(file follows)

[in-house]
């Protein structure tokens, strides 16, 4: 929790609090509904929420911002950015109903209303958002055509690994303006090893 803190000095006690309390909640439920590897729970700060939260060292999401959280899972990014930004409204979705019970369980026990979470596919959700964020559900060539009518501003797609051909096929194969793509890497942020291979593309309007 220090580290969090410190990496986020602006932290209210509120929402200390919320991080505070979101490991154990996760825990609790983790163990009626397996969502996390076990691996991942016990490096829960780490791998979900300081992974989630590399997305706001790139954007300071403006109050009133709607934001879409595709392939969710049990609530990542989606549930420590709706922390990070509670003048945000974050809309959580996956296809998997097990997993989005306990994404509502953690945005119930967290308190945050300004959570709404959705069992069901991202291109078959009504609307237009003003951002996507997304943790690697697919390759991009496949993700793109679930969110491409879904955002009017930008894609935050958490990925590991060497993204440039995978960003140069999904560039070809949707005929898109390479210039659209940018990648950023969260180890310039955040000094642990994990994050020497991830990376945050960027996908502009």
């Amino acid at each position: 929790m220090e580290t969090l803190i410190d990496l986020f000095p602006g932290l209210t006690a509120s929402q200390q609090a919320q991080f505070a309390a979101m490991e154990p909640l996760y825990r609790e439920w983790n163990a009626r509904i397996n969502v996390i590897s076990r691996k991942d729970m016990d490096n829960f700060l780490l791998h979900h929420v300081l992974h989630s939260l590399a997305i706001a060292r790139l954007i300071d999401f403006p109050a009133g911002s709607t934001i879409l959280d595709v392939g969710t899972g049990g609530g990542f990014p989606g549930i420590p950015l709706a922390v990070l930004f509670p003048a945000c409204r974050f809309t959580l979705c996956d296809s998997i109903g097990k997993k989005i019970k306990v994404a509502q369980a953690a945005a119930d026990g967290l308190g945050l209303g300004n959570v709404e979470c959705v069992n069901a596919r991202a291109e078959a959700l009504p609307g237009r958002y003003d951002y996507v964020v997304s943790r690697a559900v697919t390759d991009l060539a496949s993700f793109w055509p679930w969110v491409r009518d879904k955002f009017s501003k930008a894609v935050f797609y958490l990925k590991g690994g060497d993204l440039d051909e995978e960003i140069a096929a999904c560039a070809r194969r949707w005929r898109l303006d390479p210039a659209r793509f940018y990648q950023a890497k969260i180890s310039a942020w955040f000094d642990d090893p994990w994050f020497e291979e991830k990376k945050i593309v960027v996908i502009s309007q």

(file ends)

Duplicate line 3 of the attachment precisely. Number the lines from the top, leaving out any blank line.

């Amino acid at each position: 929790m220090e580290t969090l803190i410190d990496l986020f000095p602006g932290l209210t006690a509120s929402q200390q609090a919320q991080f505070a309390a979101m490991e154990p909640l996760y825990r609790e439920w983790n163990a009626r509904i397996n969502v996390i590897s076990r691996k991942d729970m016990d490096n829960f700060l780490l791998h979900h929420v300081l992974h989630s939260l590399a997305i706001a060292r790139l954007i300071d999401f403006p109050a009133g911002s709607t934001i879409l959280d595709v392939g969710t899972g049990g609530g990542f990014p989606g549930i420590p950015l709706a922390v990070l930004f509670p003048a945000c409204r974050f809309t959580l979705c996956d296809s998997i109903g097990k997993k989005i019970k306990v994404a509502q369980a953690a945005a119930d026990g967290l308190g945050l209303g300004n959570v709404e979470c959705v069992n069901a596919r991202a291109e078959a959700l009504p609307g237009r958002y003003d951002y996507v964020v997304s943790r690697a559900v697919t390759d991009l060539a496949s993700f793109w055509p679930w969110v491409r009518d879904k955002f009017s501003k930008a894609v935050f797609y958490l990925k590991g690994g060497d993204l440039d051909e995978e960003i140069a096929a999904c560039a070809r194969r949707w005929r898109l303006d390479p210039a659209r793509f940018y990648q950023a890497k969260i180890s310039a942020w955040f000094d642990d090893p994990w994050f020497e291979e991830k990376k945050i593309v960027v996908i502009s309007q």